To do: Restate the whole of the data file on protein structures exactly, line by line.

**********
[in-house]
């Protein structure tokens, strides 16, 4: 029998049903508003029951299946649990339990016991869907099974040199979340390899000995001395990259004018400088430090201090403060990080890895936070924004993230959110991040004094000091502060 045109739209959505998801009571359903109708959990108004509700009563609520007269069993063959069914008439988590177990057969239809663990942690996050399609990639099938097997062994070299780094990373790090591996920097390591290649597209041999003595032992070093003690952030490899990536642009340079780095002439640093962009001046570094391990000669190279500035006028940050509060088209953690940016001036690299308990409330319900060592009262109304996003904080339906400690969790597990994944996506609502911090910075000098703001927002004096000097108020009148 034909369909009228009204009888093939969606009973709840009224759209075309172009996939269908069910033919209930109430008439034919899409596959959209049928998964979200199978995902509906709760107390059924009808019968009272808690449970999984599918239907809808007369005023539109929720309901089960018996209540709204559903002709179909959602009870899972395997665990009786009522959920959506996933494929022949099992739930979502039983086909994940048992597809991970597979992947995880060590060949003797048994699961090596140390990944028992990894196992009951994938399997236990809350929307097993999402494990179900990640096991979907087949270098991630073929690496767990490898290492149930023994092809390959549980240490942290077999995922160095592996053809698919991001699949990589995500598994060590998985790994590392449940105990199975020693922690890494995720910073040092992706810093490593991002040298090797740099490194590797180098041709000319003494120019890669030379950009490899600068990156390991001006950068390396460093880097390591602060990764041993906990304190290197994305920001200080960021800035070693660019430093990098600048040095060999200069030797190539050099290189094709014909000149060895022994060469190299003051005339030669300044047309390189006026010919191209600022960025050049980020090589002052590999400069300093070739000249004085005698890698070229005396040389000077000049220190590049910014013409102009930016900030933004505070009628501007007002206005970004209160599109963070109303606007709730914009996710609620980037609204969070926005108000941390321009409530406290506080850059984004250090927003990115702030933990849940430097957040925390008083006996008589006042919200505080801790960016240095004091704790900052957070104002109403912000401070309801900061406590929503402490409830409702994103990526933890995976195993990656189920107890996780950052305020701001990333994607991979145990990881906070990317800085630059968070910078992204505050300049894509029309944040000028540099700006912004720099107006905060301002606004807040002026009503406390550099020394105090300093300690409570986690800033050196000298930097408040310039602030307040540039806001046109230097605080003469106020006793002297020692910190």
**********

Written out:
[in-house]
């Protein structure tokens, strides 16, 4: 029998049903508003029951299946649990339990016991869907099974040199979340390899000995001395990259004018400088430090201090403060990080890895936070924004993230959110991040004094000091502060 045109739209959505998801009571359903109708959990108004509700009563609520007269069993063959069914008439988590177990057969239809663990942690996050399609990639099938097997062994070299780094990373790090591996920097390591290649597209041999003595032992070093003690952030490899990536642009340079780095002439640093962009001046570094391990000669190279500035006028940050509060088209953690940016001036690299308990409330319900060592009262109304996003904080339906400690969790597990994944996506609502911090910075000098703001927002004096000097108020009148 034909369909009228009204009888093939969606009973709840009224759209075309172009996939269908069910033919209930109430008439034919899409596959959209049928998964979200199978995902509906709760107390059924009808019968009272808690449970999984599918239907809808007369005023539109929720309901089960018996209540709204559903002709179909959602009870899972395997665990009786009522959920959506996933494929022949099992739930979502039983086909994940048992597809991970597979992947995880060590060949003797048994699961090596140390990944028992990894196992009951994938399997236990809350929307097993999402494990179900990640096991979907087949270098991630073929690496767990490898290492149930023994092809390959549980240490942290077999995922160095592996053809698919991001699949990589995500598994060590998985790994590392449940105990199975020693922690890494995720910073040092992706810093490593991002040298090797740099490194590797180098041709000319003494120019890669030379950009490899600068990156390991001006950068390396460093880097390591602060990764041993906990304190290197994305920001200080960021800035070693660019430093990098600048040095060999200069030797190539050099290189094709014909000149060895022994060469190299003051005339030669300044047309390189006026010919191209600022960025050049980020090589002052590999400069300093070739000249004085005698890698070229005396040389000077000049220190590049910014013409102009930016900030933004505070009628501007007002206005970004209160599109963070109303606007709730914009996710609620980037609204969070926005108000941390321009409530406290506080850059984004250090927003990115702030933990849940430097957040925390008083006996008589006042919200505080801790960016240095004091704790900052957070104002109403912000401070309801900061406590929503402490409830409702994103990526933890995976195993990656189920107890996780950052305020701001990333994607991979145990990881906070990317800085630059968070910078992204505050300049894509029309944040000028540099700006912004720099107006905060301002606004807040002026009503406390550099020394105090300093300690409570986690800033050196000298930097408040310039602030307040540039806001046109230097605080003469106020006793002297020692910190």